(This week is the tenth installment of the book, “The Band Director’s Lessons About Life”, which TCRN is publishing as a series during 2020. This week, band director and spiritual author Donald Lee relates a parable about recognizing what’s yours and what’s not – from a spiritual perspective. For a complete listing of previous episodes in this series, click here.)

I am what is mine. Personality is the original personal property.

NORMAN O. BROWN (American scholar, writer, and social philosopher)

“Jayden, if it’s not yours, don’t touch it. Quit throwing that pencil case around the room and give it back,” I said firmly. “But Ben said it was okay.” Jayden ignored my instruction and again tossed the pencil case two rows over to Steve. I think I’ve heard this before. I was born at night—but not last night.

“Ben, did you say Jayden could throw your pencil case around the room?” “No,” replied Ben sheepishly. Jayden was a bit bigger than Ben. It was obvious this behavior pattern hadn’t started here and wouldn’t end here.

“There you have it, Jayden. So in addition to coveting your neighbor’s ‘stuff,’ you have added bearing false witness. Two commandments in less than a minute. Wow. You’re really on a roll. Enough nonsense. Give it back now.” One or two more tosses and the pencil case landed on Ben’s desk. I addressed the whole class.

“If it’s not yours, don’t touch it. If everyone would follow that simple rule, half the world’s problems would disappear overnight. It is absolutely mind-boggling how many problems arise from a simple disrespect for property. Of course, taking other people’s stuff also involves disrespecting their dignity. To a degree, we are our possessions. They are an extension of who we are. Violating our personal property is also a violation of who we are, personally.

“This is more important than you might think. You see, learning to respect other people’s stuff is preparation for having your own stuff. When you learn to respect other people’s things, you will be able to own, take care of, and respect your own things.”

“But what if you really need something?” Lucas piped in. “If I was starving, I’d steal food.” “This is a common sentiment, Lucas. It’s the idea that needs trumps honesty. Jayden, did you need anything out of Ben’s pencil case?” “Naw. I just did it for fun,” was Jayden’s honest, braggart reply.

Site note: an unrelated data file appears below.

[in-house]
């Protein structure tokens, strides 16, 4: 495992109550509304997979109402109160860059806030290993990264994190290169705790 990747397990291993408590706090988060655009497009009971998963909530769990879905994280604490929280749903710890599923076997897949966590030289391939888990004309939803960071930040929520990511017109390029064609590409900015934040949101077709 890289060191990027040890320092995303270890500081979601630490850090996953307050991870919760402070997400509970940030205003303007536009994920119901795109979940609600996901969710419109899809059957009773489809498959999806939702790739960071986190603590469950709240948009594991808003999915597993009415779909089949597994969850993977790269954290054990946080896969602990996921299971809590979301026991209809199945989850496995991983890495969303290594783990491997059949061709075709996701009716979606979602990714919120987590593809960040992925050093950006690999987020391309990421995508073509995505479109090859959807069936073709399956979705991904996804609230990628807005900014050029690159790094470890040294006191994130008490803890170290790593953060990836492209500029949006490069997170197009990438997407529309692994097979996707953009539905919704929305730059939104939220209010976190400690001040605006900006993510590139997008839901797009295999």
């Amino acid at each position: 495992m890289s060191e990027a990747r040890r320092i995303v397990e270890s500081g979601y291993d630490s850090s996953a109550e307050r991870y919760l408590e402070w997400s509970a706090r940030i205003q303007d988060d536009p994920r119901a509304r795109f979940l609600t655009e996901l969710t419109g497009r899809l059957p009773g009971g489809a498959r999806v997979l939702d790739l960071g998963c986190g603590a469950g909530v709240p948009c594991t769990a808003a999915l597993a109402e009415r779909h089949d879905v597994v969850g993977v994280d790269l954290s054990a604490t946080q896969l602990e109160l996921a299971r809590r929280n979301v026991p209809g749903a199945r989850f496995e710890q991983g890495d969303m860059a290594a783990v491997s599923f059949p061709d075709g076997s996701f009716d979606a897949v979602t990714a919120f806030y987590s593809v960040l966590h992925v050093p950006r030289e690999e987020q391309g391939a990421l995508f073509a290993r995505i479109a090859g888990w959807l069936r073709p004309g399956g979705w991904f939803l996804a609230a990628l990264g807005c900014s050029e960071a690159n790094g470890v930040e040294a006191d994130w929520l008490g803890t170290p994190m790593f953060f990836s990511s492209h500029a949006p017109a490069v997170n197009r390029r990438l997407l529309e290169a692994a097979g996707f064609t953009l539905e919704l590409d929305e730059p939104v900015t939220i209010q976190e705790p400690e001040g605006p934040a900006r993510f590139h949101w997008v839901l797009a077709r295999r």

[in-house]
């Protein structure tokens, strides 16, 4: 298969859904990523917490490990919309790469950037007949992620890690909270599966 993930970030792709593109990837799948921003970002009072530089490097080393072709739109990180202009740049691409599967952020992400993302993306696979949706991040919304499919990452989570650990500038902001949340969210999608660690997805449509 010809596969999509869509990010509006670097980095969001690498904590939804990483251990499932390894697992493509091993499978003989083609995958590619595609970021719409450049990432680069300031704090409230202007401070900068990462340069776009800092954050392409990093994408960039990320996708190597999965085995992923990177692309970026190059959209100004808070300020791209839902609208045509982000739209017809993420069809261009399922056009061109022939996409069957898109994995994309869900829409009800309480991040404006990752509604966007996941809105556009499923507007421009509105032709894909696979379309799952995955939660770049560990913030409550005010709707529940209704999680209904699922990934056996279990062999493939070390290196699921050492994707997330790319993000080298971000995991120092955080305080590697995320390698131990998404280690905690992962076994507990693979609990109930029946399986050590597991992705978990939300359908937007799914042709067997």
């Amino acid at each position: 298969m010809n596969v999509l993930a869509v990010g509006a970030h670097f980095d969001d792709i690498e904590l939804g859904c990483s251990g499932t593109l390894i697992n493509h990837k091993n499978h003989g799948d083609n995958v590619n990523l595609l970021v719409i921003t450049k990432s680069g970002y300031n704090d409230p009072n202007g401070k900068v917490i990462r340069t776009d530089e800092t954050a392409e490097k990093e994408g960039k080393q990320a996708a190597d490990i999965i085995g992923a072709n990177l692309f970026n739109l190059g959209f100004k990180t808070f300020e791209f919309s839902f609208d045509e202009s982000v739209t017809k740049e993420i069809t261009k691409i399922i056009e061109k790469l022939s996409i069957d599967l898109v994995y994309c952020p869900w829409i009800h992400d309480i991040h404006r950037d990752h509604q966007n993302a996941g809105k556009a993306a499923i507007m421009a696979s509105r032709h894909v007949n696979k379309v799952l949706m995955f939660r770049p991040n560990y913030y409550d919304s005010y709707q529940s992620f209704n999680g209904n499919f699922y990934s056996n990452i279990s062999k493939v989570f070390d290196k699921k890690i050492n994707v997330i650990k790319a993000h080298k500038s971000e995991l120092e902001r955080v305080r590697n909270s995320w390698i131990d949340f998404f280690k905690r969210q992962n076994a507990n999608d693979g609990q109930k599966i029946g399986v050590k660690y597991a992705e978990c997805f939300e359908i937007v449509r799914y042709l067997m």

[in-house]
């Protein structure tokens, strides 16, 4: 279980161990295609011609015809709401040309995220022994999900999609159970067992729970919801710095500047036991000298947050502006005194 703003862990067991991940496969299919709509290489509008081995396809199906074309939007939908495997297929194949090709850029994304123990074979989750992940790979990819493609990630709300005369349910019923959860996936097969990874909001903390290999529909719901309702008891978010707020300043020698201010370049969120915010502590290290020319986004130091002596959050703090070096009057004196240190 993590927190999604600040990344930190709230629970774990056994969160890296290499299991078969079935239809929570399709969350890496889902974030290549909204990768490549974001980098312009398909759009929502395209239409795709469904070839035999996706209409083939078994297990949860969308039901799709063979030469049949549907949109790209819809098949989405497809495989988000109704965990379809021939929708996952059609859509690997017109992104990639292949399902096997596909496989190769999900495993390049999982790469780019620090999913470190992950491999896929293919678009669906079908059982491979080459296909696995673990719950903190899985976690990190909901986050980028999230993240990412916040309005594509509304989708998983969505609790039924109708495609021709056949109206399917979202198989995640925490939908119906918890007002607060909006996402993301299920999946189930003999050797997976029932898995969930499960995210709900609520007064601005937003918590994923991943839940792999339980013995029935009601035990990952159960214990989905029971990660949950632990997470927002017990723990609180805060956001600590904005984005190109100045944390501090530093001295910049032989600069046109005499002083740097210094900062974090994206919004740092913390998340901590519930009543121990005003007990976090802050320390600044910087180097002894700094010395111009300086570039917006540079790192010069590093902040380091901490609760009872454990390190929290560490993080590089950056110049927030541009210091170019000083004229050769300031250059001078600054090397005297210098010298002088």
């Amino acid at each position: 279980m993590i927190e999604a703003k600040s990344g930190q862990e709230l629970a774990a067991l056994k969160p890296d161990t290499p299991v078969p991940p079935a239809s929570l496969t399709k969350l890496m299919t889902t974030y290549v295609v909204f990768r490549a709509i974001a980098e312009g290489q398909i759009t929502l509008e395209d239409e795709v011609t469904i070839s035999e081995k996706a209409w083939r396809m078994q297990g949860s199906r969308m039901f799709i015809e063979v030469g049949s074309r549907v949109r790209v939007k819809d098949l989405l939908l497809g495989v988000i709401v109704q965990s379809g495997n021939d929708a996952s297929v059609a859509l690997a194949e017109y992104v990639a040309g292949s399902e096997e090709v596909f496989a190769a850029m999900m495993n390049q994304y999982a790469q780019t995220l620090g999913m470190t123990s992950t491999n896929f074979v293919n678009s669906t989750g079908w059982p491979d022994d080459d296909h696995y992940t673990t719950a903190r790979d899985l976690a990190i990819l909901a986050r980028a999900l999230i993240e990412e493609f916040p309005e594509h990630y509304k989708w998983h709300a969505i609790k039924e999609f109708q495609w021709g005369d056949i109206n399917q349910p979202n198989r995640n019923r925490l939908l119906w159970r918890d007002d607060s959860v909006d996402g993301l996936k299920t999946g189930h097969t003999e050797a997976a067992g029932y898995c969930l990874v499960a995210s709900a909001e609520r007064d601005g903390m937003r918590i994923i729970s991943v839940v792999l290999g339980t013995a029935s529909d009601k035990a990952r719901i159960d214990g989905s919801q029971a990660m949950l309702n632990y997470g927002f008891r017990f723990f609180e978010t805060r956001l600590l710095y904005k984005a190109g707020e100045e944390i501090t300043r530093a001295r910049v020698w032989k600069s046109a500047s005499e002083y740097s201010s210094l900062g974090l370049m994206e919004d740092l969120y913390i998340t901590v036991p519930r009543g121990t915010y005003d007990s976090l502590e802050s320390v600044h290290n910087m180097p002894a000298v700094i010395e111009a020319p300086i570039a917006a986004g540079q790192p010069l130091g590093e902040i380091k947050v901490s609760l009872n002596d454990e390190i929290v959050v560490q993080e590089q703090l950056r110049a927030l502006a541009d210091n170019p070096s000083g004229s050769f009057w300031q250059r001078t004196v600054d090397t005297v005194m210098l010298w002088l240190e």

“I thought so. Fun for you but probably not for Ben. It was really just bullying behavior. That’s the motivation behind a lot of what we might call ‘messing with other people’s stuff.’ But let’s say you did have a need. What if you needed a pencil and didn’t have one? Who here would lend a pencil to a classmate if they needed one and asked politely?” I raised my own hand to indicate how the students should respond. Most followed my lead.

“You see? Most students in this class would lend you a pencil if you really needed one and asked sincerely. The same is true of many needs in our world. If you were really starving, most people would gladly give you food if you asked sincerely. The world is full of kind, caring, and generous people. It’s never difficult to find them. But very little theft comes from real need. Other motivations are much more common: greed, covetousness, envy, sloth, bullying, or just a plain old selfish disrespect for others and willful destructiveness.

“But it was just a pencil case, and I didn’t break anything. I wasn’t being destructive,” Jayden said with a tone of disgust. He clearly thought I was making a mountain out of a molehill.

“That’s quite true, Jayden. And I’m glad you didn’t break anything. But we learn with little things. And we perform the way we practice. So if you practice respect for people and property with these little things, it prepares you to deal with bigger things. This is how the physical world really works. The spiritual world as well.

“You see, the greatest victim of any sin is the sinner. We are what we do. We become what we do. Life is not about having. What you have is almost meaningless. What you become—that’s what matters. Become respectful.

“Trust me. This little mantra—If it’s not yours, don’t touch it—will keep you out of lots of trouble and prepare you for much bigger things in the future.”

Reflection

If it’s not yours, don’t touch it. This is not only true for property—it has a spiritual dimension as well. Each person is on their own spiritual journey. In a sense, they are their own spiritual property. Each has their own lessons to learn, or not learn. We must respect the free will of others, just as God respects ours, and not attempt to control others. As the opening quote says, personality is the original personal property. Each must be free to develop their own person and soul in their own way and in their own time.

You must also be free to follow your spiritual path. Do not allow yourself to be manipulated or controlled by the expectations of family, friends, or coworkers. This is part of the courage needed to follow your heart. Without hurting others, you must take back responsibility for your own life and spiritual growth. This is yours to touch, not theirs.

In the same way that respecting the property of others helps us to value our own property, respecting the spiritual journey and free will of others helps us to value our own. We must respect each person, spirit, mind, body—their dignity, their spiritual path, and their free will.

Be sensitive to what’s yours and what’s not. Each person is responsible for their own spiritual journey.

Donald Lee is a spiritual author and speaker. This article is part of a weekly series for 2020 in which TCRN is publishing his inspirational book, The Band Director’s Lessons About Life: Volume 1 – 50 Parables on Life’s Performance Cycle, in serial form – one parable per week. You can learn more about the author at his website: www.ComingHomeSpirit.com, or order a copy of his complete book on Amazon.